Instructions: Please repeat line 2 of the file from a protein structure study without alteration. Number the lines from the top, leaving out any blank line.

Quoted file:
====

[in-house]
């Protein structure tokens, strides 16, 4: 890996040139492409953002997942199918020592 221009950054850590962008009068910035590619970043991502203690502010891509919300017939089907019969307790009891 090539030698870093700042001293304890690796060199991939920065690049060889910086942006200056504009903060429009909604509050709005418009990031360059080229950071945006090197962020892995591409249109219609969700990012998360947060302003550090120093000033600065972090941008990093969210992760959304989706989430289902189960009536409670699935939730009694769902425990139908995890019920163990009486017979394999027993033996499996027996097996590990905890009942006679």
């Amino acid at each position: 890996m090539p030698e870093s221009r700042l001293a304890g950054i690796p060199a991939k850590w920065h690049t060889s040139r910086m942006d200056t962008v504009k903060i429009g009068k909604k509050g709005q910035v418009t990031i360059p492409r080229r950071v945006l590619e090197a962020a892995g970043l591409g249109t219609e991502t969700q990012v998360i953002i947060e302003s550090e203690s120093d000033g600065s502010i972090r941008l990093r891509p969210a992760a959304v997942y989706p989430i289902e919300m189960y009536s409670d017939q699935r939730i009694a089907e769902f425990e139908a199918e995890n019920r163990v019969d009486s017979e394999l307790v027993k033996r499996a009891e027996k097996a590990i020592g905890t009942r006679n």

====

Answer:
């Protein structure tokens, strides 16, 4: 890996040139492409953002997942199918020592 221009950054850590962008009068910035590619970043991502203690502010891509919300017939089907019969307790009891 090539030698870093700042001293304890690796060199991939920065690049060889910086942006200056504009903060429009909604509050709005418009990031360059080229950071945006090197962020892995591409249109219609969700990012998360947060302003550090120093000033600065972090941008990093969210992760959304989706989430289902189960009536409670699935939730009694769902425990139908995890019920163990009486017979394999027993033996499996027996097996590990905890009942006679």